This site describes a method of extracting audio off scanned images of vinyl records. While this method creates exceptionally noisy samples, you can definitely hear the underlying music. Unbelievable. http://www.cs.huji.ac.il/~springer/
Graham, unbelievable is how you found this page !
This brings to memory 15 or so years ago promise of a laser based LP turntable that would without contact extract info from the grooves with better than phono cart rersponse.
I don't think that the project came to fruition, but maybe modern cheap digital electronics might make it viable.
I read a report from a comersial show in a swedish/danish HIFI Magazine HIGH FIDELITY about a company that had been working with a laser based turn table. They had had been working with it since the late eighties and finaly this year they had a working prototype now. this was only two months ago.
The US National Library of Congress for their sound archives use a stylus that is smaller than normal so that it reaches lower in the groove, hopefully to an area that has not been touched by a normal "plough", er, stylus.
Referring to the small stylus, to track a record groove, in the early 1970s, I owned a phono cartridge made by a company called "Empire". It had THREE stylii that could be interchanged easily:
- A narrow elliptical stylus for tracking lower than is usual in the groove.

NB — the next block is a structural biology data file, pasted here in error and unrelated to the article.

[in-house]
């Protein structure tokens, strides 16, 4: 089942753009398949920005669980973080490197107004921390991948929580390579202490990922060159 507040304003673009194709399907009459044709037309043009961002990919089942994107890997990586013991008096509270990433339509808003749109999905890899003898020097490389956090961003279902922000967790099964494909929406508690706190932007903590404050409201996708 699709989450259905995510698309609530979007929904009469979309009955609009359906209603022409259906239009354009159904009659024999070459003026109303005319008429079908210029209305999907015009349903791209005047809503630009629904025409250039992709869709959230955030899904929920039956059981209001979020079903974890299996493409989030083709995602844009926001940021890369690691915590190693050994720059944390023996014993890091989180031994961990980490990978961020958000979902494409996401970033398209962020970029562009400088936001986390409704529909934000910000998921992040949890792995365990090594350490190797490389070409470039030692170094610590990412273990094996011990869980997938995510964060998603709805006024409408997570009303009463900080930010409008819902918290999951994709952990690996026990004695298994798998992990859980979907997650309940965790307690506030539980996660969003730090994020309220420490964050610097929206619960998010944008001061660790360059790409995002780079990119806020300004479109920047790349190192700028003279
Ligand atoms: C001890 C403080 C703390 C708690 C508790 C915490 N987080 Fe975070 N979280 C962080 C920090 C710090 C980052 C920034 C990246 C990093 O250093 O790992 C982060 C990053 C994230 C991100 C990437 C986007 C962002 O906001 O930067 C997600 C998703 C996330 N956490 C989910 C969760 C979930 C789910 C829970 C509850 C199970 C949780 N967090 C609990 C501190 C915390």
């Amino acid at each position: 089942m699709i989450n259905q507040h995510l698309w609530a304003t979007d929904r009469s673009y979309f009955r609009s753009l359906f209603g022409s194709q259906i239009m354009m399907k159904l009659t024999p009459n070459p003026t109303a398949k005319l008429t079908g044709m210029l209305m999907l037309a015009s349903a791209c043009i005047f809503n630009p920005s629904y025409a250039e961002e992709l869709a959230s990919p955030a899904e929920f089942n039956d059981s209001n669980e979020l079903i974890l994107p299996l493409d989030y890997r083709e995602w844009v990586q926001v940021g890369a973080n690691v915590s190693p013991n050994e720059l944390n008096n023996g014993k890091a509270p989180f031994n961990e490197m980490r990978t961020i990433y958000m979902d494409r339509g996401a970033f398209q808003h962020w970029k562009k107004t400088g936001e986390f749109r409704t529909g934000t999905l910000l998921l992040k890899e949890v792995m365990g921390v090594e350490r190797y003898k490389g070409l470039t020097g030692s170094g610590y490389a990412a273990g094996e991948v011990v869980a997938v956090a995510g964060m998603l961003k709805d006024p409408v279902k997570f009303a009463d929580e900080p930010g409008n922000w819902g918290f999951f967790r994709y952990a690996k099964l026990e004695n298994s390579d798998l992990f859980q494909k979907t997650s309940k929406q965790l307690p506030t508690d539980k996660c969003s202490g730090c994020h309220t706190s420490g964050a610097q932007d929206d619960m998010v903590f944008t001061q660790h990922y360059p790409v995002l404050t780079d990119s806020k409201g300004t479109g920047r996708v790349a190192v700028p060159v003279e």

- A wider stylus for tracking higher than is usual in the groove.
- A normal sized spherical stylus.
The idea behind the wider and narrower stylii was that you could track lower or higher than the usual stylus, thus avoiding presumed groove wear or damage.
The spherical stylus was used for playing a limited number of record brands which were "predistorted" for spherical stylii. Back before the advent of elliptical stylii, there was a problem with distortion that increased towards the extreme center of the records due to a "pinch" effect...the shorter wavelengths towards the center of the records were harder to track with spherical stylii. Several companies, (I think London and Decca were two of them) added an inverse distortion to compensate for this.
When the elliptical stylus was introduced, it could trace the shorter wavelengths more accurately. BUT, London and Decca records had higher distortion, because they were optimized (pre-distorted) for spherical stylii.
For that reason, the top of the line of the Empire cartridges had all three stylii as mentioned above.
I was using it with an AR-XA turntable, tracking at about 1/2 a gram. It was GREAT!
I like to record my lp's to my mini disk recorder so that I can erase any track that skips or needs cleaning, then I will use the digital output on the minidisk player to record it to cd on my pioneer burner or onto the computer. All that vinyl gets real heavy to haul arouund